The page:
Residents fled from a northwestern Syrian town Wednesday as government forces surrounded it in anticipation of a military strike against dissidents, the Wall Street Journal reported. The government vowed to strike back against the town of Jisr al-Shoghour, after it claimed 120 police and security forces were killed there earlier this week.
While many of town's 65,000 residents, have fled north, with some even crossing into Turkey, anti-government activists and defected soldiers vowed to stay and fight.
"We want to gather in Jisr al-Shoghour and wait for the army to arrive," said a 21-year old Syrian army defector. "We want to resist, us and the other soldiers here."
Nadim Houry, a Human Rights Watch senior researcher on the Middle East stated that it remained unclear "who is opposing the Syrian security forces and what is the extent of this armed opposition."
Turkey's Prime Minister Recep Erdogan said he would accept fleeing refugees. "It is out of the question for us to shut down the border crossings," he said. An estimated 400 people already have crossed into Turkey.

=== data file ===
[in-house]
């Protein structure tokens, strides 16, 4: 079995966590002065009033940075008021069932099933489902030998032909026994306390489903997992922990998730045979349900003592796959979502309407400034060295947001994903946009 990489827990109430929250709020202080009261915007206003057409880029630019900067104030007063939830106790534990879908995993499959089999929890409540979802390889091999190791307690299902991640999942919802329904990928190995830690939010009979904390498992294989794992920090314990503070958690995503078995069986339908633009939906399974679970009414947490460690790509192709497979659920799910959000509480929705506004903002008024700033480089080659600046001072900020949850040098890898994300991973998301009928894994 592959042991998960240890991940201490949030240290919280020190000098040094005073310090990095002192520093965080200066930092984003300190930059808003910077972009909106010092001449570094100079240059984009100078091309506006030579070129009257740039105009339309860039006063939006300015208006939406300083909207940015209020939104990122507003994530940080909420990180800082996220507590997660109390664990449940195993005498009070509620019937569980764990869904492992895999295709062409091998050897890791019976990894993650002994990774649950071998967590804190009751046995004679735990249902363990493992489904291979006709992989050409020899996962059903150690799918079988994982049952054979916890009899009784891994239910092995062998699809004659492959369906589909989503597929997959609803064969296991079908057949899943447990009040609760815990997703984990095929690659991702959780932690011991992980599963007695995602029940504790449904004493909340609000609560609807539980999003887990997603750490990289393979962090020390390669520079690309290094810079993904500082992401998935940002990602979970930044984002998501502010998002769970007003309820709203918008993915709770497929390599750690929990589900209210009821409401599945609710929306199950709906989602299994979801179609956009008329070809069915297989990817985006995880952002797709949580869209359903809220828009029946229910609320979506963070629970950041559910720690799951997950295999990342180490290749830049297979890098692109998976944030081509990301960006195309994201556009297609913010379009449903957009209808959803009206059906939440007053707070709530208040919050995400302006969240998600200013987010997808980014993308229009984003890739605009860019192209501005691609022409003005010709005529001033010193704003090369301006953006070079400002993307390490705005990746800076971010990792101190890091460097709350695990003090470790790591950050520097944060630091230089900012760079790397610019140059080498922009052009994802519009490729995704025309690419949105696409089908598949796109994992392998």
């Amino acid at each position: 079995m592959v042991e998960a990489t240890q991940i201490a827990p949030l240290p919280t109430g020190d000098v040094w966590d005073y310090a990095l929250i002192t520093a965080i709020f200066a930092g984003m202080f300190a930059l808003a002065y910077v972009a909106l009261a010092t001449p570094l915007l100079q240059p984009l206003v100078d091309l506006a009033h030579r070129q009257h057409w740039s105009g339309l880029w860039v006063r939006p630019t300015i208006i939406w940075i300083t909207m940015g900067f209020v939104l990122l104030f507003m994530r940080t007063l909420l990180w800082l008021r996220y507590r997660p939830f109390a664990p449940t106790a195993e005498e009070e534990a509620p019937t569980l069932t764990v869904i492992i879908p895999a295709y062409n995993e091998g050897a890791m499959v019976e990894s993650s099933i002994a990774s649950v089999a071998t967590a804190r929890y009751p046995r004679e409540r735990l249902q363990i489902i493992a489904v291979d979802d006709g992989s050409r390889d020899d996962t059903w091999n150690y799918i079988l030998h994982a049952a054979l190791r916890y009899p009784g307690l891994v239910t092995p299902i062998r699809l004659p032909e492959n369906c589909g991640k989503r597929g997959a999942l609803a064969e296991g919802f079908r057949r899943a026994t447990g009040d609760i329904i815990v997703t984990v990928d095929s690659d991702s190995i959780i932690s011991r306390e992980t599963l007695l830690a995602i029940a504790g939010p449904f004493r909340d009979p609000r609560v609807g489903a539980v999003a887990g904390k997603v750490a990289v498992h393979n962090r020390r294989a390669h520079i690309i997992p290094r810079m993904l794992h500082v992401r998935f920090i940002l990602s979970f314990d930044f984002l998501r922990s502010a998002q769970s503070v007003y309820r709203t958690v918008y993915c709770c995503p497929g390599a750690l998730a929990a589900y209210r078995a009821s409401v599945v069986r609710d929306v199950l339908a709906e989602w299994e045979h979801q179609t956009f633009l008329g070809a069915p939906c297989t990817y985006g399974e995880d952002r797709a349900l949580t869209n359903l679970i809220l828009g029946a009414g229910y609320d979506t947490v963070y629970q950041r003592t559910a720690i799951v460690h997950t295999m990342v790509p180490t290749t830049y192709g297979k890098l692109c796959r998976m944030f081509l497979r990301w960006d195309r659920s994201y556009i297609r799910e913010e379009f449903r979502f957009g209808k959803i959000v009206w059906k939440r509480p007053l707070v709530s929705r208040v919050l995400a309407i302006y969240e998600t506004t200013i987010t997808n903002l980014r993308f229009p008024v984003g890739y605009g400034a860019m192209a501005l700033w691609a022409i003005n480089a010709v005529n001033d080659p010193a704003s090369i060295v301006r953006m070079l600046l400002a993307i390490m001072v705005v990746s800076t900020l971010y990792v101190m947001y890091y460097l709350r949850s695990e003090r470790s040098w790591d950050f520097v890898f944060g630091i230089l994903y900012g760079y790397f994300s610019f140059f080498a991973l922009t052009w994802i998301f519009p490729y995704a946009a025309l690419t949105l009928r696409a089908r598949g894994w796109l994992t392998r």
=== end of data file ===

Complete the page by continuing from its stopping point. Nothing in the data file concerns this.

Prompted by the escalating violence, Britain and France vowed to draft a United Nations Security Council resolution condemning Syrian President Bashar Al-Assad's repressive crackdown. British Prime Minister David Cameron told Parliament it will demand accountability and humanitarian action and the United States has endorsed the proposal.
"We believe that such a resolution will bring added pressure on Assad's regime and advance the international community's efforts to end the brutal repression on Syrian people," said State Department spokesman Mark Toner.
Russia and China, however, indicated they will oppose any UN declaration opposing Assad, Radio Free Europe/ Radio Liberty reported. "The Council should have the goal to solve problems by political means and not to create the conditions for another armed conflict," Russian Foreign Minister Sergei Lavrov said Tuesday.